Shabbat Shalom with a Heart Healthy Dose of Torah–Vayeira
Throughout Torah, heroes emerge from anonymity, expressing their desire and commitment to change the world. One cannot miss the brevity with which Torah addresses the first almost 2100 years of earth’s life story. In just eleven chapters of the first book, Torah passes through the work of creation and then twenty generations of people living many hundreds of years each. God found no champions amongst them. Then came Avram (not yet known as Abraham). At 99 years old, he circumcised himself as a sign of his commitment to God’s covenant. Were that not enough, before he even had time to heal, he immediately set out to fulfill the most sacred part of our covenant. He sat in the front of his tent, even in pain, to graciously welcome the stranger. Welcoming the stranger is our most sacred task.
Strangers are not just the wayfarers traveling from community to community. The rabbis teach us that the stranger is everyone who continues to break new spiritual ground on the soul’s journey to find meaning, value, and engagement in life. The truth is that every one of us, aware or unaware, walks this path. We are thirsty for fulfillment because at the core of each of us is a soul innately endowed with divinity. In seeking meaning, we seek only to fulfill our destiny. As per this week’s portion, we possess an obligation to extend ourselves, even to our own discomfort, to help people along this path. We cannot profess to be people of faith if we stand unwilling to help people in this way.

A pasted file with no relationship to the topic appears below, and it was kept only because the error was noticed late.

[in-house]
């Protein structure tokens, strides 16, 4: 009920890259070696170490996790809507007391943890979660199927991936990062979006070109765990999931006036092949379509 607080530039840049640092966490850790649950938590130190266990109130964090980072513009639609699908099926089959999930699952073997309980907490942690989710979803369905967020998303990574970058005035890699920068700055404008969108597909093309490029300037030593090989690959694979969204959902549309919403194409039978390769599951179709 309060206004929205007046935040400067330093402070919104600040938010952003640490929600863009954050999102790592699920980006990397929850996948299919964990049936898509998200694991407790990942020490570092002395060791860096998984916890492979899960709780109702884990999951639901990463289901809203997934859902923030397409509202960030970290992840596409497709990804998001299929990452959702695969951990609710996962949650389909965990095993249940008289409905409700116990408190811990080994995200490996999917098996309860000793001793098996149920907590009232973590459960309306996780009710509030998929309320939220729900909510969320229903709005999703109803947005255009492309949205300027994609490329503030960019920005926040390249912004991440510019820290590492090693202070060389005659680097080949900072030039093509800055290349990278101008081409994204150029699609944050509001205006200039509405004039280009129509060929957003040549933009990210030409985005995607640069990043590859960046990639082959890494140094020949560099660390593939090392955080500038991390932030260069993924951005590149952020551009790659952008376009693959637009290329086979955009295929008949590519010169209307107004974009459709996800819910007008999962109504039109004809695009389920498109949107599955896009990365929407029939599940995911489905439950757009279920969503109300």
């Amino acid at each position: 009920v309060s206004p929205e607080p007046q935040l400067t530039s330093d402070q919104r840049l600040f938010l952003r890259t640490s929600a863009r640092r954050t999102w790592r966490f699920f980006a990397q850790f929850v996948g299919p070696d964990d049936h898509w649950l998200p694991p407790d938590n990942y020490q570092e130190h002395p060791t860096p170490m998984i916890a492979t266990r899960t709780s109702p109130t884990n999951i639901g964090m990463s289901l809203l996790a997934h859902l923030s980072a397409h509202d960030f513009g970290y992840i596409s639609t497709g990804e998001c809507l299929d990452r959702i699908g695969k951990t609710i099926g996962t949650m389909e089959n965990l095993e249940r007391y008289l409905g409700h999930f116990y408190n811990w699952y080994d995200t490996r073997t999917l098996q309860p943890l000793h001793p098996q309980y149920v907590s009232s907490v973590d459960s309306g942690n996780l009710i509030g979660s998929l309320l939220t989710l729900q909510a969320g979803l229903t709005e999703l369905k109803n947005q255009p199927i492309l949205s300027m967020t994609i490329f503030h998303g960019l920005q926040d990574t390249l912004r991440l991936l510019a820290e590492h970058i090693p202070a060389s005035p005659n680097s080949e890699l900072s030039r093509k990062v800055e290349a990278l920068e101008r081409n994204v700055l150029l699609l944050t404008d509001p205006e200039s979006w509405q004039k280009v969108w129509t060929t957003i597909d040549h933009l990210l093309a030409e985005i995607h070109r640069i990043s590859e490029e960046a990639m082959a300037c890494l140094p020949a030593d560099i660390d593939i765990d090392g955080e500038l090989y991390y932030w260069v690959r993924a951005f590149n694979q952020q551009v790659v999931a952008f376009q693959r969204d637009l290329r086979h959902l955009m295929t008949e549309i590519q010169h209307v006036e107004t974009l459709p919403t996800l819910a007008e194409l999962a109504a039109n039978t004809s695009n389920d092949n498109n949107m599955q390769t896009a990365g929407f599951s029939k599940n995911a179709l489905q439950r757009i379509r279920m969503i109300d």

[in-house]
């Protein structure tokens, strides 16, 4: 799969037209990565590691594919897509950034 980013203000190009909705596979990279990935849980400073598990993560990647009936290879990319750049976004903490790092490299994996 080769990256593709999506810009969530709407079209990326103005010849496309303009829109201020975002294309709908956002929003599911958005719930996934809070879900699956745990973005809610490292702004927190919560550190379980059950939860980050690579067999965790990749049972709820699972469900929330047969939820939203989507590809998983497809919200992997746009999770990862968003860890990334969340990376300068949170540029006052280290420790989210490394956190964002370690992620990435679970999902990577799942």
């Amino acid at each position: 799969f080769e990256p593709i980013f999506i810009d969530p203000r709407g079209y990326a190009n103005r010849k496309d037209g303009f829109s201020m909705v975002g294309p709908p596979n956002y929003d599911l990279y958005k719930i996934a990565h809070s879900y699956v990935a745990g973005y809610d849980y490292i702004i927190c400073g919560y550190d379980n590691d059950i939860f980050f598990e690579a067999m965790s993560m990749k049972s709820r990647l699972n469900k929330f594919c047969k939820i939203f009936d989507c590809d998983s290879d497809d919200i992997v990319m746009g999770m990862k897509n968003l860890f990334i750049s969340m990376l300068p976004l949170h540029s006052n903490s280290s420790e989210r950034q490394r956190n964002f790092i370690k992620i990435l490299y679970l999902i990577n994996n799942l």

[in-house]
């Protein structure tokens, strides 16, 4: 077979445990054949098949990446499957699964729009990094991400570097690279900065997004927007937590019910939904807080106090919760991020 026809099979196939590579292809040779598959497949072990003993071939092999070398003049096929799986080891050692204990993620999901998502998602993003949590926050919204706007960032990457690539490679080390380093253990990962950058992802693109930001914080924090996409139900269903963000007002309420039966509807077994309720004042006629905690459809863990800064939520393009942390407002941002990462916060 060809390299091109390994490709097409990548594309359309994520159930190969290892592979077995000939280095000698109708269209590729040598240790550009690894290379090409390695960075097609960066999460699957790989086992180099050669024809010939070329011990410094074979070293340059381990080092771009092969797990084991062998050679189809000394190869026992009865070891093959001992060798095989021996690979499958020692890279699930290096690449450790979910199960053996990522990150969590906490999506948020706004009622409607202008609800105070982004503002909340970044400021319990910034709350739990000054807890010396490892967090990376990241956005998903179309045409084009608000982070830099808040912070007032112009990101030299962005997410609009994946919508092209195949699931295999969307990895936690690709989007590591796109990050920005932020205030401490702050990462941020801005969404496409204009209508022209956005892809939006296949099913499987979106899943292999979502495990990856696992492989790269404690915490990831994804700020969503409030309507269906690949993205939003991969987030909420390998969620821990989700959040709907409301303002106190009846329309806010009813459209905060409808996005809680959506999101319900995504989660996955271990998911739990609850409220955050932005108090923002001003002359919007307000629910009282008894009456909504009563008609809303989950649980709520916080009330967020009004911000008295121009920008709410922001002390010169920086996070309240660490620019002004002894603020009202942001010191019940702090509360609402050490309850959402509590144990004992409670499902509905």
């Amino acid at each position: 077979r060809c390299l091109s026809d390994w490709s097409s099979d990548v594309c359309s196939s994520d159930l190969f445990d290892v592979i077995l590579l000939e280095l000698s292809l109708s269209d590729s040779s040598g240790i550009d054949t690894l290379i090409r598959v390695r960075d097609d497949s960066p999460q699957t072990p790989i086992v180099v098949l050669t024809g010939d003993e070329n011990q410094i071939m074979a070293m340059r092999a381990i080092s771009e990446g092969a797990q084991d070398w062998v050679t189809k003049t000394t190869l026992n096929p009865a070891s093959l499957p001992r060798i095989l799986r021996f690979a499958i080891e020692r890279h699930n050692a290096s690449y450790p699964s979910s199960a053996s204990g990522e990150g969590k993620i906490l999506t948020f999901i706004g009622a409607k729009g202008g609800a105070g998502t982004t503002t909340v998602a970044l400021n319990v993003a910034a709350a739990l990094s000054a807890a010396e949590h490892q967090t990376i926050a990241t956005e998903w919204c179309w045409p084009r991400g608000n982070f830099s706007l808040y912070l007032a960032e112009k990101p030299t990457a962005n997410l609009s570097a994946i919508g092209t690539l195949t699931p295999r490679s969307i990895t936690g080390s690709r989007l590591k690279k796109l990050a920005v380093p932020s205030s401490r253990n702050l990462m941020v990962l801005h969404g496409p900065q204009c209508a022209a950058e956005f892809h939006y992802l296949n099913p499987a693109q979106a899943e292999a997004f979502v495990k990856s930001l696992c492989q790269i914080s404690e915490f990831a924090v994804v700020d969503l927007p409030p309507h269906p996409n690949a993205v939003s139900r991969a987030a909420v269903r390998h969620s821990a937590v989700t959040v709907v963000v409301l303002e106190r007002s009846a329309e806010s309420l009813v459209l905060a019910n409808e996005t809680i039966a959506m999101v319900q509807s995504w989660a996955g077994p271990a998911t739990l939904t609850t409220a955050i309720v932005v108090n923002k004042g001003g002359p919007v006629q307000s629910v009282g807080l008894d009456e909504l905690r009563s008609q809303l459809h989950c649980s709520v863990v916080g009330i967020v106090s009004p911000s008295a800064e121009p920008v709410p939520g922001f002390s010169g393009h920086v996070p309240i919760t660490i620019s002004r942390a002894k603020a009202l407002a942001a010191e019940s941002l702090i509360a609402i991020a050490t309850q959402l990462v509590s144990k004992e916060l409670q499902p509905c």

We see people interrupt their own lives to take stands on matters for which they hold sacred beliefs. This faith is not a matter of the right or the left, and we defame God every time that we demean someone devout in his/her belief because we disagree. If we extended ourselves, perhaps we could learn that room exists for both of us in public discourse. We welcome the stranger: we heal the world by creating a new relationship.
We see people leave the comfort of their own homes to help restore lives shattered by the violence of nature or inhumanity. One does not serve because of his/her politics or religious affiliation. People dive into this healing work because we believe that whatever God is, God can only help where we step in to serve. In times of distress and need, there are no strangers; we only encounter other souls starving for the very love and comfort that we cherish for ourselves. In awe, I read the stories of people who, in the midst of their own loss, still work to save others. We welcome the stranger as we restore their lives.
We see people shun the other, everyone outside of our own sphere of understanding. In ignorance and fear, we create walls that separate us from each other’s life blessing. The exile that we create only serves to devolve our world and cause us to spiral into the abyss. In turning our backs on each other, we destroy the very world that grants us so many opportunities for blessing.
From Avram, we learn that it is never too much trouble to help heal someone else’s world. There exists no threshold that makes it okay to sit and watch lives disintegrate while quietly thanking God that this particular disaster did not touch your life. Torah is clear if one life is at risk every life is at risk. We have an obligation to stand up and serve and be heard, and to listen. Talmud teaches us that if one has an opportunity to protest and remains silent, it is as though he committed the transgression. Kol Yisrael aravim zeh b’zeh – each of us bears responsibility for each other … even in our own moments of need. In accepting this charge lovingly, we do best represent everything divine in a world in need of divinity. Shabbat Shalom.